JEHNE. For the last 8,000 years of “human civilization,” we’ve been very effective at clearing and burning that land, cultivating those soils and building the industrial systems. We’ve oxidized the carbon and destroyed the biological cycles that underpin the health of those landscapes. We’ve done that with 5 billion hectares of land, turning 40 percent of the Earth’s land surface into desert and wasteland. Of the 13.9 billion hectares of ice-free land on this planet, about 40 percent — 5 billion hectares — has become manmade desert and wasteland, and we’re halfway through eating up that natural capital on the remainder. This is documented by United Nations Environment Programme data. Whereas we once had 8 billion hectares of old growth forest on this planet, we’ve cleared 6.3 billion hectares. Some of the forestlands that we’ve cleared have regenerated, like in New England, giving us 3 billion hectares of forest in total. We initially had about 5 billion hectares of grasslands rangelands, but we overgrazed, cultivated, degraded and burned that. The Sahara, Central Australia and the Middle East were all savannahs. Rome got lions and rhinoceros and other wildlife for the Coliseum from the savannahs of Libya. Today Libya is an arid wasteland. As we oxidize the carbon, by definition, those soils can’t infiltrate, retain, or make available water from rain. Invariably, they go to desert. That’s been the history of man on this planet.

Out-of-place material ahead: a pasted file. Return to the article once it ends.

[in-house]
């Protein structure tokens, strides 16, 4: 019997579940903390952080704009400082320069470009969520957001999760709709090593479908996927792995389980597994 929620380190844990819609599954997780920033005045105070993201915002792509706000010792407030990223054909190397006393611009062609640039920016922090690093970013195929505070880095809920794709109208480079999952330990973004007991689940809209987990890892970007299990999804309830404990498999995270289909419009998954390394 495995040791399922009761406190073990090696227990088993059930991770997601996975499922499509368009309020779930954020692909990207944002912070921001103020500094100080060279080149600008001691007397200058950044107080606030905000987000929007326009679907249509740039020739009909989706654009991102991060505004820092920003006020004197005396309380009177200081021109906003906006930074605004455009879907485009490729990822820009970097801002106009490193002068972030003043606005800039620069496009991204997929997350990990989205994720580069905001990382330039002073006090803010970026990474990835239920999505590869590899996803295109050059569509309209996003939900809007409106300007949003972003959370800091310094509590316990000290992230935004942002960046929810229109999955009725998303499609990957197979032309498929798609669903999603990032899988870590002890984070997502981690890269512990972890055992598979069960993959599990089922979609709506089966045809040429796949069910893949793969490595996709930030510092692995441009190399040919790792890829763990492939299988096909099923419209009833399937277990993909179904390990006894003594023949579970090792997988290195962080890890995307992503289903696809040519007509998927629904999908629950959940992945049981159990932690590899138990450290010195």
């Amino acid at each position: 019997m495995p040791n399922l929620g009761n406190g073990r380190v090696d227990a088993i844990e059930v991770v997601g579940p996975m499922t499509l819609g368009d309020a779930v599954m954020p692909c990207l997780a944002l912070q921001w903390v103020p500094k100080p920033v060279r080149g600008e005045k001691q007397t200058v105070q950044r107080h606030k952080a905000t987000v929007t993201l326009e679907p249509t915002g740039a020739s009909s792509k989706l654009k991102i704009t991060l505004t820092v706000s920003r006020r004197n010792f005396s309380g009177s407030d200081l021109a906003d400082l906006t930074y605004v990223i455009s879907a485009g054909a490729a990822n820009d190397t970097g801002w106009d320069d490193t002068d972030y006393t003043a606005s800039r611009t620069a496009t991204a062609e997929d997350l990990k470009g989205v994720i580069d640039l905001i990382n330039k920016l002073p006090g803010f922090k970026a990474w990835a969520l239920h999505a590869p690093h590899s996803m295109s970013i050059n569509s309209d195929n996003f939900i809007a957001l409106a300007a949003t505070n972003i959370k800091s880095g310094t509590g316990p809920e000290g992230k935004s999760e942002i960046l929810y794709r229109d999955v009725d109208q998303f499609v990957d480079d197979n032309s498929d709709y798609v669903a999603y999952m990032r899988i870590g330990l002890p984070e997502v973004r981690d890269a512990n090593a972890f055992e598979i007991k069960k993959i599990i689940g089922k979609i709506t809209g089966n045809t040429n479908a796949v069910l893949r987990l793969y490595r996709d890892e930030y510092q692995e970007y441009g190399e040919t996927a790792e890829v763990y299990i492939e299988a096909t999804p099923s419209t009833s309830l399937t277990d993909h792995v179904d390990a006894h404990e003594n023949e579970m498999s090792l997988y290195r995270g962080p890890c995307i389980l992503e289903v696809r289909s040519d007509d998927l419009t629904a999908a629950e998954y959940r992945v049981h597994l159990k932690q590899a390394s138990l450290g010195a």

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To Combat Climate Change, Start From the Ground Up (With Dirt)

https://www.nytimes.com/2019/05/02/business/climate-change-soil-dirt.html

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Climate Change Is Intensifying Food Shocks